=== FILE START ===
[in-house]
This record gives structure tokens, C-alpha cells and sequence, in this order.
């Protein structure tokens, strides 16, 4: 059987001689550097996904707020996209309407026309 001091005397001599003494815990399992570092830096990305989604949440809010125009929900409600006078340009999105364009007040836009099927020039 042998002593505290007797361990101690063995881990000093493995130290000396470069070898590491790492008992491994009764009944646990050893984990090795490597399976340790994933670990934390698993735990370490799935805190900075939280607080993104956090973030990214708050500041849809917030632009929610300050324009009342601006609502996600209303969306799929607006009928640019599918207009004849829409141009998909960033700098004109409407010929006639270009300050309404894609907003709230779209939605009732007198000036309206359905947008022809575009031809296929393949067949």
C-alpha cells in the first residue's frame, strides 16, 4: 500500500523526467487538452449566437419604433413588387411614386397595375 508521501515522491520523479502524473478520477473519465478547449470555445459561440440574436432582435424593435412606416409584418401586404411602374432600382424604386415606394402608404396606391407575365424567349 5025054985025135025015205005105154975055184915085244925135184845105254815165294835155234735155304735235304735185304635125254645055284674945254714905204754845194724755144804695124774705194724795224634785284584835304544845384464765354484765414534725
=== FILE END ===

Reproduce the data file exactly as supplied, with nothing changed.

[in-house]
This record gives structure tokens, C-alpha cells and sequence, in this order.
């Protein structure tokens, strides 16, 4: 059987001689550097996904707020996209309407026309 001091005397001599003494815990399992570092830096990305989604949440809010125009929900409600006078340009999105364009007040836009099927020039 042998002593505290007797361990101690063995881990000093493995130290000396470069070898590491790492008992491994009764009944646990050893984990090795490597399976340790994933670990934390698993735990370490799935805190900075939280607080993104956090973030990214708050500041849809917030632009929610300050324009009342601006609502996600209303969306799929607006009928640019599918207009004849829409141009998909960033700098004109409407010929006639270009300050309404894609907003709230779209939605009732007198000036309206359905947008022809575009031809296929393949067949």
C-alpha cells in the first residue's frame, strides 16, 4: 500500500523526467487538452449566437419604433413588387411614386397595375 508521501515522491520523479502524473478520477473519465478547449470555445459561440440574436432582435424593435412606416409584418401586404411602374432600382424604386415606394402608404396606391407575365424567349 5025054985025135025015205005105154975055184915085244925135184845105254815165294835155234735155304735235304735185304635125254645055284674945254714905204754845194724755144804695124774705194724795224634785284584835304544845384464765354484765414534725